The Dublin Fire Brigade have dubbed a person who egged one of their trucks last night as a "chicken".
It was the same truck that had its window smashed in while en route to an incident last week.
The unit was egged as Dublin Fire Brigade began one of their busiest periods of the year.
The crew posted a photograph on their Twitter account, writing; "Some chicken decided it would be great craic to egg one of our appliances. It was the same truck that had its window smashed last week."
Some chicken decided it would be great craic to egg one of our appliances. It was the same truck that had its window smashed last week. pic.twitter.com/OIv3TNW7Yq— Dublin Fire Brigade (@DubFireBrigade) October 30, 2016
We are responding to a number of reported Bonfires at the moment on both sides of the city.— Dublin Fire Brigade (@DubFireBrigade) October 30, 2016
No major incidents were reported last night but a spokesperson said units did respond to a number of reported bonfires on both sides of the city.
The crews kept the public up to date with their whereabouts on their official Twitter account and will begin their 'DFB Live' event at 4pm today.
They received plenty of support on social media, with many urging them to "stay safe".
One person wrote; "Really hope all you guys & gals stay safe out there & ppl behave. Again, huge respect for all of you. Tough job! [sic]."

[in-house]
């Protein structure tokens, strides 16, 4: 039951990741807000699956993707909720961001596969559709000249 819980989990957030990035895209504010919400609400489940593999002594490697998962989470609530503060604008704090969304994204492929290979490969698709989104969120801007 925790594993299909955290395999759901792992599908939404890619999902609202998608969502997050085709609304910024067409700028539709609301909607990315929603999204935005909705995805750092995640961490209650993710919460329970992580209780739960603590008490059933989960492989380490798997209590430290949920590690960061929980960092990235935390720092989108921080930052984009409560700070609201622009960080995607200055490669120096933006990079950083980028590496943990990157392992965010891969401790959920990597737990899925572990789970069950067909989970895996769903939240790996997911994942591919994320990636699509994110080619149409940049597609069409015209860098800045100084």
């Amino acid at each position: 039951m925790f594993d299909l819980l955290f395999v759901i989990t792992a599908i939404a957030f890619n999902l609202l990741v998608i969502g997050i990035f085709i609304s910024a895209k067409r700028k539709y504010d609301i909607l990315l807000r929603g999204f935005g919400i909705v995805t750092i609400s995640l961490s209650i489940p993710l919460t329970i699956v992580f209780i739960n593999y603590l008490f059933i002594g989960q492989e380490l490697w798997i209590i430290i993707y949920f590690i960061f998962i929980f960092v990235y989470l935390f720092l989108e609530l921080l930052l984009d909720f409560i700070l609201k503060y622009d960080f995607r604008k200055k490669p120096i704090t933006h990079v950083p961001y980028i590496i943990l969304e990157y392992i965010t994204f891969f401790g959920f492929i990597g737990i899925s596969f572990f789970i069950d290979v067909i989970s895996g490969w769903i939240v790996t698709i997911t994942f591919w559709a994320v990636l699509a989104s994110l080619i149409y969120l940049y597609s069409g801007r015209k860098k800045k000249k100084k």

Meanwhile, the public are being asked to stay away from illegal fireworks and bonfires this Halloween.
Last year, Dublin Fire Brigade had more than 700 call-outs between 4pm and 8am. This was up from 120 call-outs on a standard night.
It is asking the public to refrain from building bonfires and using illegally obtained fireworks in a bid to avoid destructive fires and injuries. Dublin Fire Brigade recommends that people only attend professional firework displays sanctioned by the gardaí.
"Bonfires and fireworks can cause a lot of injuries and damage," a spokesperson for Dublin Fire Brigade told the Irish Independent. "Stay a safe distance from bonfires and fireworks. Wind can carry sparks and can cause permanent injuries.
"Keep pets indoors and don't leave material lying around that can be taken to a bonfire. Escort your children out and keep dangerous substances like oil and petrol away from fireworks and bonfires. We would also ask people to respect all the emergency services."
Dublin City Council's Daithí De Róiste, who is a councillor for the Ballyfermot and Drimnagh areas, said that people could suffer serious injuries from illegal fireworks, especially children and young people.
"We've seen a lot of instances up in Cherry Orchard where people have lost fingers over the past number of years, so people do need to be very careful. There's a reason these are illegal," he said.
He said that the council would be running firework displays in Drimnagh, Finglas and Ballymun, as well as other areas. "We would be encouraging families to go along to those and to bring the kids along," he added. "That way it's safety for everybody."
He added that illegal fireworks and bonfires destroy astroturfs and local parks and cost thousands of euro for the council to fix.
A spokesperson for Wexford County Council added the clean-up that takes place after Halloween was an "expensive issue".
The council said that many of the fireworks that were illegally for sale in Ireland had not passed quality control tests and may be defective.